The Week In Review
Wall Street finished mixed on Friday, as investors digested better-than-expected economic data while shares of Amazon (AMZN 1626.23, -92.50, -5.4%) fell on disappointing guidance. The S&P 500 added 0.1%, increasing its weekly gain to 1.6%.
The Dow Jones Industrial Average (+0.3%), the Nasdaq Composite (-0.3%), and the Russell 2000 (+0.2%) for their part finished with weekly gains of 1.3%, 1.4%, and 1.3%, respectively.
The S&P 500 energy (+1.8%), information technology (+0.6%), and financial (+0.5%) sectors outperformed the broader market. Conversely, the consumer discretionary (-1.8%) and real estate (-0.7%) sectors underperformed.
Stocks began the day modestly higher on the fact that the U.S. job market and the manufacturing sector did just fine in January despite the negativity surrounding market volatility, the partial government shutdown, and economic growth prospects.
Specifically, January nonfarm payrolls increased by 304,000 (Briefing.com consensus 160,000), and the January ISM Manufacturing Index improved to 56.6% (Briefing.com consensus 53.6%) from 54.3% in December.
The strong jobs data sparked selling interest in the bond market, driving yields higher, which were a drag on rate-sensitive real estate and utility stocks. The 2-yr yield rose four basis points to 2.50%, and the 10-yr yield rose six basis points to 2.69%.
Amazon, too, was a huge drag throughout the day after it disappointed investors with Q1 guidance below expectations. The company's cautious view was a reflection of growing worries about the pace of economic growth (and consumer spending) in the near future, which weighed on the consumer discretionary space.
On the other hand, the energy sector's outsized gain was the result of higher oil prices ($55.28/bbl, +$1.51, +2.8%) and a positive reaction to earnings beats from Dow components Exxon Mobil (XOM 75.92, +2.64, +3.6%) and Chevron (CVX 118.37, +3.72, +3.2%).
Fellow Dow component Merck (MRK 76.45, +2.02) rose 2.7% after it also beat earnings expectations.
Reviewing Friday's batch of economic data, which included the Employment Situation Report for January, ISM Manufacturing Index for January, the final reading for the University of Michigan Index of Consumer Sentiment for January, Construction Spending for November, Wholesale Inventories for November:
- There is a lot to take in with the January employment, including annual benchmark revisions, the effect of the partial government shutdown on the results for the Household Survey, and a rising labor force participation rate that speaks well of the growing confidence in finding a job.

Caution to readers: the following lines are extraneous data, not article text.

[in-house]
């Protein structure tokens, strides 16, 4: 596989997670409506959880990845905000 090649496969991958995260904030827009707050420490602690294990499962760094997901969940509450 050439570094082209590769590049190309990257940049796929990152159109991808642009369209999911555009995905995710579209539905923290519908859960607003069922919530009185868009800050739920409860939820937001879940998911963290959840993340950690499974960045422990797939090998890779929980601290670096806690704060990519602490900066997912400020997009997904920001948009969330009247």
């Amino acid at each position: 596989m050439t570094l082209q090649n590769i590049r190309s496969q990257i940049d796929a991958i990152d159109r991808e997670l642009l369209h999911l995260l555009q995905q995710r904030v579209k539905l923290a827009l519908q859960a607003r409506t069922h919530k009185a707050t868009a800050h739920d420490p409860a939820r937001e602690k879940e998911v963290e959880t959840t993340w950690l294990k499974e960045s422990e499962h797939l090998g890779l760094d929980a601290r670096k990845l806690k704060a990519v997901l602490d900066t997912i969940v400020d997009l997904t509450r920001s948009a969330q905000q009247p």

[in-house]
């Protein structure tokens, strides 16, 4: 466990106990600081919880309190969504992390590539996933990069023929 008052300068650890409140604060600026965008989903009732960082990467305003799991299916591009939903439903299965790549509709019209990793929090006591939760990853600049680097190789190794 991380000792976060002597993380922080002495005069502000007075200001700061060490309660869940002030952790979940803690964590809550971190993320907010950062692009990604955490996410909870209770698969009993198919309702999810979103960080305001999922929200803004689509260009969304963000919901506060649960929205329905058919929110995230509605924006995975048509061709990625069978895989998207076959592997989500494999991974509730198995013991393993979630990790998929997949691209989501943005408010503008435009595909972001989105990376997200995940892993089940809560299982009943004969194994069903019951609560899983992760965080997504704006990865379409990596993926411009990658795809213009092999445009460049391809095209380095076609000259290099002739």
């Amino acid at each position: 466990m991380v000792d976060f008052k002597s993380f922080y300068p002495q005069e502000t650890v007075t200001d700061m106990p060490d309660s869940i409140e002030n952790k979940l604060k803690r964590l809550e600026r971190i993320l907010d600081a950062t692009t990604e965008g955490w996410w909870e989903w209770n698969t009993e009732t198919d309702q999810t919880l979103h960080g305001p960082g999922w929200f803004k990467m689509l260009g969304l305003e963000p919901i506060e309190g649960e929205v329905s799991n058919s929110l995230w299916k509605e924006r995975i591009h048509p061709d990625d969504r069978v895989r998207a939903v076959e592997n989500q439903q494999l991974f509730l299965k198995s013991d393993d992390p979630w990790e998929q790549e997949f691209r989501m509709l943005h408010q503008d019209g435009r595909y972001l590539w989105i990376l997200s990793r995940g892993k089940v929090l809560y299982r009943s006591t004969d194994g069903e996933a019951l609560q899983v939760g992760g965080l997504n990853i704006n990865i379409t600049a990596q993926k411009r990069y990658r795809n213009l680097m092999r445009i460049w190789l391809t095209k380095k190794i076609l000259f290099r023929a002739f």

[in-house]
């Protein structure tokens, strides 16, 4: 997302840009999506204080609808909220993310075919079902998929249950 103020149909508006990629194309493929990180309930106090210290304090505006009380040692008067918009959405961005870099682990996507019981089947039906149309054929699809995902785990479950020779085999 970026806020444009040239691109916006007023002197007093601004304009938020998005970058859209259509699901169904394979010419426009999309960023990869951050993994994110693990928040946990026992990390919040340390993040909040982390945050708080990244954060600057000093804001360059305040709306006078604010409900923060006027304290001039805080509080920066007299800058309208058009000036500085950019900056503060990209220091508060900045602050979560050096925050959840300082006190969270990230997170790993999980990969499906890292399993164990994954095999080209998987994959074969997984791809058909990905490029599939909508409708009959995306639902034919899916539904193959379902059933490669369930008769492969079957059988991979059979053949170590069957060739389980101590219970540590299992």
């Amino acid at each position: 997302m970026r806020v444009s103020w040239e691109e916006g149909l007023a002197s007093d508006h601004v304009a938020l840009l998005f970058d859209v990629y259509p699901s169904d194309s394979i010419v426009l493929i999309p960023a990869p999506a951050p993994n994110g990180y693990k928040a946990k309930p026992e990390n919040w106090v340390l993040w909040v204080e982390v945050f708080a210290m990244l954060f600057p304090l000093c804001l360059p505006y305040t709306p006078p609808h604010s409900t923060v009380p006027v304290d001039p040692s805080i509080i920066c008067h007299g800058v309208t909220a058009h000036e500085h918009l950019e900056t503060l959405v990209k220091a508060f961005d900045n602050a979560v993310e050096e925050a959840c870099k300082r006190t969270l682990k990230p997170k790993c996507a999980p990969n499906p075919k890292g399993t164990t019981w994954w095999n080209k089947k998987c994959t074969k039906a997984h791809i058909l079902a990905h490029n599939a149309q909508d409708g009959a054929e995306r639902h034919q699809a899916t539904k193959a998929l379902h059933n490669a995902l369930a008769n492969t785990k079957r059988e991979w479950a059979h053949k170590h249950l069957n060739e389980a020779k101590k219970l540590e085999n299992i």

- The key takeaway from the January report is that, even with revisions that reduced total job gains in November and December by 70,000, job gains have averaged a solid 241,000 per month over the last three months, offering some data-based justification to think this economic expansion has more room to run with consumer spending providing support.
- The ISM Manufacturing Index for January increased to 56.6% (Briefing.com consensus 53.6%) from a revised 54.3% (from 54.1%) in December.
- The key takeaway from the report is that the January increase was driven by solid growth in New Orders and Production, which suggests the U.S. manufacturing sector is holding up well despite concerns about the pace of global growth.
- The final University of Michigan Index of Consumer Sentiment for January increased to 91.2 (Briefing.com consensus 90.7) from 90.7 in the preliminary reading.
- The key takeaway from the report is that while the final January reading rebounded from the preliminary reading, the Consumer Expectations Index remained at its lowest level since October 2016.
- Total construction spending increased 0.8% in November (Briefing.com consensus 0.3%) on top of an upwardly revised 0.1% increase in October (from -0.1%).
- The key takeaway from the report is that while the November increase was fueled by a rebound in residential construction, it was due to an increase in multifamily construction while construction of single family homes decreased.
- Wholesale inventories increased 0.3% in November (Briefing.com consensus 0.4%) on top of an upwardly revised 0.9% increase (from 0.8%) in October. Wholesale sales were down 0.6% following a downwardly revised 0.6% decrease (from -0.2%) in October.
- The key takeaway from the report is that inventory growth continued exceeding sales growth, which is likely to put pressure on prices.
Looking ahead, investors will receive Factory Orders for November and auto and truck sales on Monday.
- Russell 2000 +11.4% YTD
- Nasdaq Composite +9.5% YTD
- S&P 500 +8.0% YTD
- Dow Jones Industrial Average +7.4% YTD
Headlines provided by Briefing.com